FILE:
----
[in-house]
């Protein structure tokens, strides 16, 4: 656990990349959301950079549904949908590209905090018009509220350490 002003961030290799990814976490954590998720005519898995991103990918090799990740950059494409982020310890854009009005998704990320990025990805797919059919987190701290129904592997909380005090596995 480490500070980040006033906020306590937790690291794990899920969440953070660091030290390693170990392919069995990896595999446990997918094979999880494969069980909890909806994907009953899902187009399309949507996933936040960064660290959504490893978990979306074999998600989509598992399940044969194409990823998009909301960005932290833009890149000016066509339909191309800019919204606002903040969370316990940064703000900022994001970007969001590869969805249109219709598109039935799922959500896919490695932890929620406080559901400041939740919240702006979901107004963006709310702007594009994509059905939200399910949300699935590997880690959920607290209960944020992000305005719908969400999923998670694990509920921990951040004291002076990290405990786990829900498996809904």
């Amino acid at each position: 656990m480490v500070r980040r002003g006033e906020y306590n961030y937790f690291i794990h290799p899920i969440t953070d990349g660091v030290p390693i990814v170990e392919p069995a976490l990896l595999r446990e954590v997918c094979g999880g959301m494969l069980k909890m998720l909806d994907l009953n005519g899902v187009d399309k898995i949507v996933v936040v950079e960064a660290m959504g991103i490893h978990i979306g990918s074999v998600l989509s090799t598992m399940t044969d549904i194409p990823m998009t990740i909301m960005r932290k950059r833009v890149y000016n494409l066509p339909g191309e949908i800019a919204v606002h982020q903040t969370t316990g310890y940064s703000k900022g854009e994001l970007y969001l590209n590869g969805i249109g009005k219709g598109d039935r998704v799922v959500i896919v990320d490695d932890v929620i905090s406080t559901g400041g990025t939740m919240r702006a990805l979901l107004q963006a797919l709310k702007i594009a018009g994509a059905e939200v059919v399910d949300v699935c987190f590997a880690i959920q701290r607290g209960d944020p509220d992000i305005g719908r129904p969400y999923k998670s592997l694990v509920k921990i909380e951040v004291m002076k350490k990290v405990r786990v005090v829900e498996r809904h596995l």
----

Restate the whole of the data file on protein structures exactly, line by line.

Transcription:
[in-house]
């Protein structure tokens, strides 16, 4: 656990990349959301950079549904949908590209905090018009509220350490 002003961030290799990814976490954590998720005519898995991103990918090799990740950059494409982020310890854009009005998704990320990025990805797919059919987190701290129904592997909380005090596995 480490500070980040006033906020306590937790690291794990899920969440953070660091030290390693170990392919069995990896595999446990997918094979999880494969069980909890909806994907009953899902187009399309949507996933936040960064660290959504490893978990979306074999998600989509598992399940044969194409990823998009909301960005932290833009890149000016066509339909191309800019919204606002903040969370316990940064703000900022994001970007969001590869969805249109219709598109039935799922959500896919490695932890929620406080559901400041939740919240702006979901107004963006709310702007594009994509059905939200399910949300699935590997880690959920607290209960944020992000305005719908969400999923998670694990509920921990951040004291002076990290405990786990829900498996809904």
């Amino acid at each position: 656990m480490v500070r980040r002003g006033e906020y306590n961030y937790f690291i794990h290799p899920i969440t953070d990349g660091v030290p390693i990814v170990e392919p069995a976490l990896l595999r446990e954590v997918c094979g999880g959301m494969l069980k909890m998720l909806d994907l009953n005519g899902v187009d399309k898995i949507v996933v936040v950079e960064a660290m959504g991103i490893h978990i979306g990918s074999v998600l989509s090799t598992m399940t044969d549904i194409p990823m998009t990740i909301m960005r932290k950059r833009v890149y000016n494409l066509p339909g191309e949908i800019a919204v606002h982020q903040t969370t316990g310890y940064s703000k900022g854009e994001l970007y969001l590209n590869g969805i249109g009005k219709g598109d039935r998704v799922v959500i896919v990320d490695d932890v929620i905090s406080t559901g400041g990025t939740m919240r702006a990805l979901l107004q963006a797919l709310k702007i594009a018009g994509a059905e939200v059919v399910d949300v699935c987190f590997a880690i959920q701290r607290g209960d944020p509220d992000i305005g719908r129904p969400y999923k998670s592997l694990v509920k921990i909380e951040v004291m002076k350490k990290v405990r786990v005090v829900e498996r809904h596995l």